Many years ago, my young bride and I went to rent an apartment. The landlord told us, “You look like a nice young couple,” and that was all we needed to be in order to sign a lease and move in. Today, renting an apartment is a little more complicated, and a credit score check is often part of the process. Landlords know that a renter with a good credit score is more likely to pay their rent on time, than one with a lower score
When my son was young, I knew some day he’d be going to college and moving out and starting his own life. So, as dutiful parents, we began planning for his future. We did obvious things, like start a college savings account for him. But we did something else, too. We helped him establish a credit history, and taught him how to build a good credit score.
If you’re over thirty, or even over 25, you probably have a credit score, whether or realize it or not. But what about young people just starting out in life. Not too many teen agers are making monthly payments on credit cards or utilities. But they can, and should be doing this in order to help establish a credit rating for themselves.
For example, when my son was a teenager, we put his cell phone in his name. I paid the monthly bill, but cell phone companies report to the major credit bureaus, and that’s how a credit history is created. Another thing a parent can do is to help a teen procure a credit card, say with a limit of $500. In order for this to be actually in the teen’s name, you may have to secure the card by putting $500 in a savings account with the issuing bank. Have the teen use the card for small personal purchases, and make sure at least the minimum payment is made every month.
When my son went to college and lived in an apartment community, again, we put the lease in his name, even though we paid his rent. I co-signed on one vehicle he financed. After that, he was able to buy a car entirely with his own credit history.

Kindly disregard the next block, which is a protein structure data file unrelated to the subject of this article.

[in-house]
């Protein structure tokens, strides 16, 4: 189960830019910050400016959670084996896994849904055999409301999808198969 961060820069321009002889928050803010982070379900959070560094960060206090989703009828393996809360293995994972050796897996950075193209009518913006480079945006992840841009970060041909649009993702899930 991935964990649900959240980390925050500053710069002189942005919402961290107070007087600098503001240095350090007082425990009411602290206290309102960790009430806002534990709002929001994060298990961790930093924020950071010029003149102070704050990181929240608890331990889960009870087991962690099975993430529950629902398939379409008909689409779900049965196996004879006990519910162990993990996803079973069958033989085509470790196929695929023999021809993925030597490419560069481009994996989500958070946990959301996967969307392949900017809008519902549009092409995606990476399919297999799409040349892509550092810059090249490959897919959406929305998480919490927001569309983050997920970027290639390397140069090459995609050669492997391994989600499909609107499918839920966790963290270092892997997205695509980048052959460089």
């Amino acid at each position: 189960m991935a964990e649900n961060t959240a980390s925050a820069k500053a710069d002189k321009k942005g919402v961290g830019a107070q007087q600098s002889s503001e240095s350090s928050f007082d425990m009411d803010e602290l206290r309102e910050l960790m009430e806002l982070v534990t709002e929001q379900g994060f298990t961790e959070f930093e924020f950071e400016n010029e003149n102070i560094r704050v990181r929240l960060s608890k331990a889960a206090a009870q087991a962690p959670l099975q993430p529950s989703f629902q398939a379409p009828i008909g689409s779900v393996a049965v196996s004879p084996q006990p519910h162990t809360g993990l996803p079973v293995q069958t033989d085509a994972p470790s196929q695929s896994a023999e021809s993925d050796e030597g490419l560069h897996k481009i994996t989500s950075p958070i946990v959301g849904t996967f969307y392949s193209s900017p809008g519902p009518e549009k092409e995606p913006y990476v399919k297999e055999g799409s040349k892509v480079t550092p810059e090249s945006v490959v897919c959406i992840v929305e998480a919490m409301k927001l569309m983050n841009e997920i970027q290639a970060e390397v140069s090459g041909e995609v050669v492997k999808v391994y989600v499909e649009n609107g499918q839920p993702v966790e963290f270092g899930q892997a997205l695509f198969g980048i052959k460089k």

So, the first goal is to establish credit. You do this step by step. If you can get a bank credit card, even with a small credit limit, and you use it and pay it off on time, the bank will start to raise your credit limit, and this is good for your credit score.
The exact method the big three credit reporting companies actually figure your credit score is not shared with the public, but some things are known. The biggest one is just paying your bills on time. But that’s not enough. Having credit cards helps, but running your balance up to your credit limit seems to hurt your credit score. Opening too many credit accounts also seems to hurt your score. Even closing out a credit card can lower your score because it reduces the amount of potential credit you have.
While there is no quick fix to raising your credit score, doing these three things will help you over the long haul:
- Pay your bills on time
- Don’t keep your credit card balances too close to your credit limits
- Don’t apply for a lot of credit. Every time you do, your credit score will drop a little.